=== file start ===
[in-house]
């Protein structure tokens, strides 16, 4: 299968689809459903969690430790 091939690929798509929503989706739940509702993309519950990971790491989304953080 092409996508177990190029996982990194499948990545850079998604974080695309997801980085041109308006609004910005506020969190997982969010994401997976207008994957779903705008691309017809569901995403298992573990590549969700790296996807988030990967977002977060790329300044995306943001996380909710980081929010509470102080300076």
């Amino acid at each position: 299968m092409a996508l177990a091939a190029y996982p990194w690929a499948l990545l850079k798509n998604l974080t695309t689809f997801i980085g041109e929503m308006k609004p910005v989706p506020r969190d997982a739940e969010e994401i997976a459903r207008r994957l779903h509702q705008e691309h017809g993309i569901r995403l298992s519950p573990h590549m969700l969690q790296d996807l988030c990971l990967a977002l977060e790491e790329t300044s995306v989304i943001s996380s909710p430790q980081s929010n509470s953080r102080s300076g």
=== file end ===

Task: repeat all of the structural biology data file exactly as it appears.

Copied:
[in-house]
């Protein structure tokens, strides 16, 4: 299968689809459903969690430790 091939690929798509929503989706739940509702993309519950990971790491989304953080 092409996508177990190029996982990194499948990545850079998604974080695309997801980085041109308006609004910005506020969190997982969010994401997976207008994957779903705008691309017809569901995403298992573990590549969700790296996807988030990967977002977060790329300044995306943001996380909710980081929010509470102080300076």
């Amino acid at each position: 299968m092409a996508l177990a091939a190029y996982p990194w690929a499948l990545l850079k798509n998604l974080t695309t689809f997801i980085g041109e929503m308006k609004p910005v989706p506020r969190d997982a739940e969010e994401i997976a459903r207008r994957l779903h509702q705008e691309h017809g993309i569901r995403l298992s519950p573990h590549m969700l969690q790296d996807l988030c990971l990967a977002l977060e790491e790329t300044s995306v989304i943001s996380s909710p430790q980081s929010n509470s953080r102080s300076g």